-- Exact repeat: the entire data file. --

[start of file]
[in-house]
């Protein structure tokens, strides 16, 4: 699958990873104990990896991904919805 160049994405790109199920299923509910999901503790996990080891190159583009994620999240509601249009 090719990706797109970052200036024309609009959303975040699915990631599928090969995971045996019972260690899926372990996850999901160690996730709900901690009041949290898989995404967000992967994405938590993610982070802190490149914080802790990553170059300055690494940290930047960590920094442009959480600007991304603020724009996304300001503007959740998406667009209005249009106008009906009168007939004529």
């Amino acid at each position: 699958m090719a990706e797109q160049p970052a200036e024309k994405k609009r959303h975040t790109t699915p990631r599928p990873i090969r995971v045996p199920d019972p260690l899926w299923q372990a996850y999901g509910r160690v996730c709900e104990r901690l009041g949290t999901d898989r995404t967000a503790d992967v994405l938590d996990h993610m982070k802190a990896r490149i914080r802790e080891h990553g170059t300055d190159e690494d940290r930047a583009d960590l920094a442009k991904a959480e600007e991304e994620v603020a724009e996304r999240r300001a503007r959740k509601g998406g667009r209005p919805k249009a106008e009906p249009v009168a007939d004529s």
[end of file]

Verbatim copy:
[in-house]
């Protein structure tokens, strides 16, 4: 699958990873104990990896991904919805 160049994405790109199920299923509910999901503790996990080891190159583009994620999240509601249009 090719990706797109970052200036024309609009959303975040699915990631599928090969995971045996019972260690899926372990996850999901160690996730709900901690009041949290898989995404967000992967994405938590993610982070802190490149914080802790990553170059300055690494940290930047960590920094442009959480600007991304603020724009996304300001503007959740998406667009209005249009106008009906009168007939004529």
């Amino acid at each position: 699958m090719a990706e797109q160049p970052a200036e024309k994405k609009r959303h975040t790109t699915p990631r599928p990873i090969r995971v045996p199920d019972p260690l899926w299923q372990a996850y999901g509910r160690v996730c709900e104990r901690l009041g949290t999901d898989r995404t967000a503790d992967v994405l938590d996990h993610m982070k802190a990896r490149i914080r802790e080891h990553g170059t300055d190159e690494d940290r930047a583009d960590l920094a442009k991904a959480e600007e991304e994620v603020a724009e996304r999240r300001a503007r959740k509601g998406g667009r209005p919805k249009a106008e009906p249009v009168a007939d004529s």